Downton Funk

Oh My, the King and Queen are Coming to Visit!

The Downton Abbey movie opens, as the show did, with a long and undoubtedly expensive sequence following a letter from Buckingham Palace onto the mail train. It steams north from London to a bucolic village, where someone loads the mail onto a rickety truck, unloads it, and then delivers it by motorcycle to the titular country estate, its arrival announced by a bell mounted on a wall of many similar bells.

DOWNTON ABBEY ★★★ (3/5 stars)
Directed by: Michael Engler
Written by: Julian Fellowes
Starring: Michelle Dockery, Maggie Smith, Hugh Bonneville, Elizabeth McGovern, Jim Carter, Matthew Goode, Laura Carmichael, Joanne Froggatt, Robert James-Collier
Running time: 122 min


It’s an effective if heavy-handed reminder from Downton’s creator, the excessively posh Julian Fellowes, that we’re not in the realm of smartphones and text messages anymore. Times are simpler, yet also vastly more complicated, because the most basic household tasks require an army of servants and lackeys. That letter bears news of a royal visit to Downton Abbey, and the staff has just two weeks to prepare! That’s it. That’s the plot. Cue endless montages of servants polishing silver, winding clocks, decanting wine, and mowing expansive lawns.

While no one expected this cinematic continuation of the long-running PBS series to break new ground, a few surprises would have been nice. Personally, I was hoping O’Brien would come back from India and burn the place down, Mrs. Danvers-style. Instead, we get a greatest-hits remix of all the elements that have inspired such widespread and lingering affection for a show that jumped the shark midway through Season 3. Carson splutters! The Dowager Duchess, played by the eternal Maggie Smith, makes snide quips! Moseley does something cringeworthy! Lady Edith feel sorry for herself! Daisy mouths off about socialism! Barrow takes baby steps towards queer self-actualization! As with a hit sitcom, the fun lies in watching familiar characters behave in utterly predictable ways when confronting a hopelessly-contrived scenario.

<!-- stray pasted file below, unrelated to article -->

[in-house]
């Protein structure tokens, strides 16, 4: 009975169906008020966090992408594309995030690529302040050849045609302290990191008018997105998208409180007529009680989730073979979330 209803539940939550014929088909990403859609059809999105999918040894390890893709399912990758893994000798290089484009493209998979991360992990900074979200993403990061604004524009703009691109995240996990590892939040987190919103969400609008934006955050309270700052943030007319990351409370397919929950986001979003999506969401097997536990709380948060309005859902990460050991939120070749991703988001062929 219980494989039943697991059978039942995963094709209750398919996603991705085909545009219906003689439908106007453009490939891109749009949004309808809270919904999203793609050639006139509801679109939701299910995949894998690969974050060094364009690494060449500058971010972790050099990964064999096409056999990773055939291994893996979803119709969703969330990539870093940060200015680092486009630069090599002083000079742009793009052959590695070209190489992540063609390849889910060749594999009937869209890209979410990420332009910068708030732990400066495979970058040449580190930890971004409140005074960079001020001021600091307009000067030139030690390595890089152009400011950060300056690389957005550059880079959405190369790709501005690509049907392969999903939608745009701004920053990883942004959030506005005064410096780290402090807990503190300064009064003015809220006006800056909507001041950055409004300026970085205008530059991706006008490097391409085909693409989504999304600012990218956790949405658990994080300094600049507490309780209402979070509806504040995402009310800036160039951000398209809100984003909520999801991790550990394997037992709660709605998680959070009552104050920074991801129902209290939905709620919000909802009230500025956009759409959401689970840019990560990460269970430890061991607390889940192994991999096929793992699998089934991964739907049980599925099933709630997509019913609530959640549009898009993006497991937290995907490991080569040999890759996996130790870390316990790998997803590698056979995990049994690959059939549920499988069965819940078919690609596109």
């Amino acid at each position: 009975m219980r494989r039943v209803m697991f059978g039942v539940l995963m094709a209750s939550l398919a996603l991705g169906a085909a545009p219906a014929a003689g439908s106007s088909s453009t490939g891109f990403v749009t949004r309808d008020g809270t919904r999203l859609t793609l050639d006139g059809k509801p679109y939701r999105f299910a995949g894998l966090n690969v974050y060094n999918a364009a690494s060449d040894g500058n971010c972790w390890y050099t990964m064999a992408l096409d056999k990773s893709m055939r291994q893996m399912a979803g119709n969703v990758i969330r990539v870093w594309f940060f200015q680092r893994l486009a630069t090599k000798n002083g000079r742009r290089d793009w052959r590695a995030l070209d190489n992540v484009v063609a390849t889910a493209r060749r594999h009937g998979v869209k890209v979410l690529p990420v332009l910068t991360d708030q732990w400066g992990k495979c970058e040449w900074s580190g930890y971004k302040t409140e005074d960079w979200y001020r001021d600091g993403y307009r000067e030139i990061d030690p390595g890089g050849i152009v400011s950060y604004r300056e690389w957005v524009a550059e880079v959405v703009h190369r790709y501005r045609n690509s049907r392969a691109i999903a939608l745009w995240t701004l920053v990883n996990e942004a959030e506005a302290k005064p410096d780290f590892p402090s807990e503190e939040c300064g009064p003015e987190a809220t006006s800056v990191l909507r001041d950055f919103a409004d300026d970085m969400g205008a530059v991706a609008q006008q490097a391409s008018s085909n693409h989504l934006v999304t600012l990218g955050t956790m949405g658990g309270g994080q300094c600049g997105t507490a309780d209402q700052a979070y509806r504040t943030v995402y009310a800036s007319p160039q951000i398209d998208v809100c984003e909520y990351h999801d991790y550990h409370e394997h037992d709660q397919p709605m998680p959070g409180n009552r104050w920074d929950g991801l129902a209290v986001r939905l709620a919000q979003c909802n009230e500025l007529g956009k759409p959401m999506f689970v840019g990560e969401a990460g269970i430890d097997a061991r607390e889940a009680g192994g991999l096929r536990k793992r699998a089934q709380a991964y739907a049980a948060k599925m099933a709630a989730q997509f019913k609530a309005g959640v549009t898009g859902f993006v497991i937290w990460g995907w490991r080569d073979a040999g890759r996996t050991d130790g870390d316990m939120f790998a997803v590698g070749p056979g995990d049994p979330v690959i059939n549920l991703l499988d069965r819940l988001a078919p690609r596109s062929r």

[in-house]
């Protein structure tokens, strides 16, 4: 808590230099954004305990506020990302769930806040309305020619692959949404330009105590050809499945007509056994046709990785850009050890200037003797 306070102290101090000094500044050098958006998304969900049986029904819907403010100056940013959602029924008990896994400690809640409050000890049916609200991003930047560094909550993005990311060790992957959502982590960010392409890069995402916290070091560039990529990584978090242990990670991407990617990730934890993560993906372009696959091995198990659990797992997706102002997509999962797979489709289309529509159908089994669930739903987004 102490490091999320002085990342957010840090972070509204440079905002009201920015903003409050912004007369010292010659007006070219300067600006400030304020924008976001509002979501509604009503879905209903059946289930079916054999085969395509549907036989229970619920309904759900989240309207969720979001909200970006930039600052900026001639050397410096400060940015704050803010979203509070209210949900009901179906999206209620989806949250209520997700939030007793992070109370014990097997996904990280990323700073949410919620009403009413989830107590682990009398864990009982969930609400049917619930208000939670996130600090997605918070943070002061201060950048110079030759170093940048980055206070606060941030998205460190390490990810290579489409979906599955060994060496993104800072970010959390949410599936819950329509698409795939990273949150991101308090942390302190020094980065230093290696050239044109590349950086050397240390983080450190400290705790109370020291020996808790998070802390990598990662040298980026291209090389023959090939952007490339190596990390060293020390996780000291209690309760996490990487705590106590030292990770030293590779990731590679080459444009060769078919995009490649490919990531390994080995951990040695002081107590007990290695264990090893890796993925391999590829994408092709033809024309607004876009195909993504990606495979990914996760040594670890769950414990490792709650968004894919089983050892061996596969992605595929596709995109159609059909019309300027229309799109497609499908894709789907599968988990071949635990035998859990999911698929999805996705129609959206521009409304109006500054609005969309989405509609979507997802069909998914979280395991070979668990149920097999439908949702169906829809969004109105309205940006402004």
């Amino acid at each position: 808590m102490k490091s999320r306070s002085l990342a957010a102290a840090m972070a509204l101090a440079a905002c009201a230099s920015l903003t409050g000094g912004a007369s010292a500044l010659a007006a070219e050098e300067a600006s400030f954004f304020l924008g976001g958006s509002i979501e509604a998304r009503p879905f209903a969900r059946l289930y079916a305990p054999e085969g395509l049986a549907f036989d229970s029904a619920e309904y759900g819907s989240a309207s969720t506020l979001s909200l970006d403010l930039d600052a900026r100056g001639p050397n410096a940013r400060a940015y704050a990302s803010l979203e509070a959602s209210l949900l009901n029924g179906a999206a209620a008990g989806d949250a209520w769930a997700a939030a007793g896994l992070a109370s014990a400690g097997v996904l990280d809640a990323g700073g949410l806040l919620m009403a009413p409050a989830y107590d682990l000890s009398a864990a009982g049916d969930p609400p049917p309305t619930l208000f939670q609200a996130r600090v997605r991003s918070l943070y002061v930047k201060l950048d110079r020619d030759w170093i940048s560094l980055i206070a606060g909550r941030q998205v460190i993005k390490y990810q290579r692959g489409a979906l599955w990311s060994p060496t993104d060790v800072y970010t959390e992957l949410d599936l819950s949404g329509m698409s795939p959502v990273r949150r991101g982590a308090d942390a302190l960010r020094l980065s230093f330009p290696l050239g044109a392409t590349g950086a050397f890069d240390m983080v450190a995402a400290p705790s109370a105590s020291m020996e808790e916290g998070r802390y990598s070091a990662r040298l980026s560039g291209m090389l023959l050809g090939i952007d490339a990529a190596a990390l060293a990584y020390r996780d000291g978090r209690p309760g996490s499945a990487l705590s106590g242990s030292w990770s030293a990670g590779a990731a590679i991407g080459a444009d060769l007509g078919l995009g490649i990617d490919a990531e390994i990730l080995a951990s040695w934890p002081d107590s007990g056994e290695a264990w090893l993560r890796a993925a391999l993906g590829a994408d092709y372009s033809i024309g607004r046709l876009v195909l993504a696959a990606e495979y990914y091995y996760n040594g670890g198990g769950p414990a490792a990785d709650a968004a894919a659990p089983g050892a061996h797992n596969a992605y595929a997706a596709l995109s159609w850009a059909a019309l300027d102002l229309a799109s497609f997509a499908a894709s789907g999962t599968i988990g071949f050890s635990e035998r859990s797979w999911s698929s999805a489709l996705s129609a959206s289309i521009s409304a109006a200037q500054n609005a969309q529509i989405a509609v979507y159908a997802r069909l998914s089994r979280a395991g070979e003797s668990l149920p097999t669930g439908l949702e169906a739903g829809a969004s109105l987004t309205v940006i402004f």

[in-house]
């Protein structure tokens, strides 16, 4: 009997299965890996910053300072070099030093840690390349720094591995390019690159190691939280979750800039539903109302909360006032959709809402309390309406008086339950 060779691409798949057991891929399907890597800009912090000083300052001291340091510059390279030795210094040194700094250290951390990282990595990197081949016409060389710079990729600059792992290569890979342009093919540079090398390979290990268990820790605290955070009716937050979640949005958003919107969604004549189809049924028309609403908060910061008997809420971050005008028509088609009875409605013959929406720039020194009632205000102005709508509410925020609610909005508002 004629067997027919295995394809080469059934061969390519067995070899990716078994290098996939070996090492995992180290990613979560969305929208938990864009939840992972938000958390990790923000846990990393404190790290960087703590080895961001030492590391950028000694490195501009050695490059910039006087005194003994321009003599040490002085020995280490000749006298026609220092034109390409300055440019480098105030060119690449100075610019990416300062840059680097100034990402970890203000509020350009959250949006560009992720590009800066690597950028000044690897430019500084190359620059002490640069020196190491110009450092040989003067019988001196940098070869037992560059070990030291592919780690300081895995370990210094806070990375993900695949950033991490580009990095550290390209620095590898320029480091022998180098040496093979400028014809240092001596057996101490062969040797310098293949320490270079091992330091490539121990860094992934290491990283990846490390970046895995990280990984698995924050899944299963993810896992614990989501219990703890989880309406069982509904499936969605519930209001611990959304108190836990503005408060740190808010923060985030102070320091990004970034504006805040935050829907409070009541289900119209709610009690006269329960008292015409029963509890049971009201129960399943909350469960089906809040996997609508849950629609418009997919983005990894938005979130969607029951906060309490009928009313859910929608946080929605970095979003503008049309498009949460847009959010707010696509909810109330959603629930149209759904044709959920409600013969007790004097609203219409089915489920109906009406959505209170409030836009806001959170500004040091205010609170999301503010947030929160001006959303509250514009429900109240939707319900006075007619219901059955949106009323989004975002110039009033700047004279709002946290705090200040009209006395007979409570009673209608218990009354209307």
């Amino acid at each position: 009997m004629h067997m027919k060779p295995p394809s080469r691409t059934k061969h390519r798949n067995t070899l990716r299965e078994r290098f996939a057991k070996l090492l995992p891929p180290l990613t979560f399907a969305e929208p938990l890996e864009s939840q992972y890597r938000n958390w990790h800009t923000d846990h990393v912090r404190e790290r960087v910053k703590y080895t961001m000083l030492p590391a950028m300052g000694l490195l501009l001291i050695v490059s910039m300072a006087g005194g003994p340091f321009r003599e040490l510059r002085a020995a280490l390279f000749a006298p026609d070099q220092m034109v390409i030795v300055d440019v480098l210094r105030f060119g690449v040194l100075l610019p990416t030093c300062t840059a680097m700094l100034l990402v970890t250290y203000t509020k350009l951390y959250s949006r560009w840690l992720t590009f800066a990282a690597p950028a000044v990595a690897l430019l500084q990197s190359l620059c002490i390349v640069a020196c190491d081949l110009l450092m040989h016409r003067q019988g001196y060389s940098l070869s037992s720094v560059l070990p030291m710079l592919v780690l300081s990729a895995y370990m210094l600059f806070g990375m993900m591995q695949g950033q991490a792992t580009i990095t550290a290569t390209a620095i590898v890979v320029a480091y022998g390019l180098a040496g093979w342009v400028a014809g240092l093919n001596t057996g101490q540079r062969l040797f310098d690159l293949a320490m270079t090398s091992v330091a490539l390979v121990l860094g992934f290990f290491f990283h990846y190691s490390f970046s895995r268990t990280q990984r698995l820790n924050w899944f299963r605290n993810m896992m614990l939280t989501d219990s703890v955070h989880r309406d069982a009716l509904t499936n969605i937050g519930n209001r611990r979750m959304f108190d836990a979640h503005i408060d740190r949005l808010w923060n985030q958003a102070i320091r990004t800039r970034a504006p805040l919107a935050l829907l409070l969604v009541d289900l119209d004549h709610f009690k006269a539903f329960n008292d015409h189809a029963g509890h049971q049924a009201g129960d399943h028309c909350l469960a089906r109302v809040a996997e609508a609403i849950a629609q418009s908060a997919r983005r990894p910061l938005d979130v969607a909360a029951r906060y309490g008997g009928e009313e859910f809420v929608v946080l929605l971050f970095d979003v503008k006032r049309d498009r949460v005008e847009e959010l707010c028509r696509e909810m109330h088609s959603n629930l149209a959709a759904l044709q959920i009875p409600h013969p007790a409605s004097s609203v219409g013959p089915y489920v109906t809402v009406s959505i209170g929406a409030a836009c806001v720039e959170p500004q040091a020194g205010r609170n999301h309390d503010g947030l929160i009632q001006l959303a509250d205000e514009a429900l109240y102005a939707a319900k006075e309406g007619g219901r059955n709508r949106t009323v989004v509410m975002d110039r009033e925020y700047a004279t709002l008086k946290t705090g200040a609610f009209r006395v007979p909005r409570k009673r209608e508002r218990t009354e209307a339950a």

Michelle Dockery and Matthew Goode, not worrying about the peasants in Downton Abbey.

Though Downton Abbey is famous for killing off its most beloved characters, the cast is still too crowded for Fellowes to squeeze them into a two-hour movie. Bates and Baxter barely register, and Matthew Goode is AWOL for most of the movie. Fellowes reduces Lord and Lady Grantham to peripheral characters in their own home. We hardly see the various Crawley children, much less hear them. There’s a whole royal family to get to know, and they’ve brought their own retinue of servants.

But viewers ought to be grateful for some streamlining of a plotline that would have stretched over a whole season of the show. Cousin Rose, played in the show by the now-ubiquitous Lily James, and Shirley MacLaine are blessedly absent, and there’s precious little hand-wringing over the estate’s finances. There are plenty of subplots—Someone is stealing knickknacks! The boiler is broken! The new plumber is hot! Edith’s ballgown still hasn’t arrived! It might rain!—but Fellowes resolves them in a timely fashion, leaving space for plenty of classic Isobel and Violet banter, a new romance for Branson, and a powerfully emotional scene between Lady Mary and her grandmother.

Apart from that steam train, Fellowes seems to have squandered the remainder of his big-screen budget seems on numerous helicopter shots of Highclere Castle, a couple of big set pieces like a military parade and a ball with a full orchestra, miles of patriotic bunting, and some truly extraordinary hats. All of this is sure to delight fans, who will have pre-ordered their tickets weeks ago, but newcomers may be puzzled by the retrograde messages that pervade all this real estate porn: royalty is great, people with repulsive politics can be decent at the core, and big country houses are valuable—nay, essential—to the rural economy and morale. As the final waltz goes on and on, one gets the feeling that Downton Abbey doesn’t know quite how to end, or maybe just doesn’t want to say goodbye to this privileged, obsolete world.

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Kimberly Chrisman-Campbell

Kimberly Chrisman-Campbell writes about fashion, art and culture for the Wall Street Journal, The Atlantic, and Book + Film Globe.

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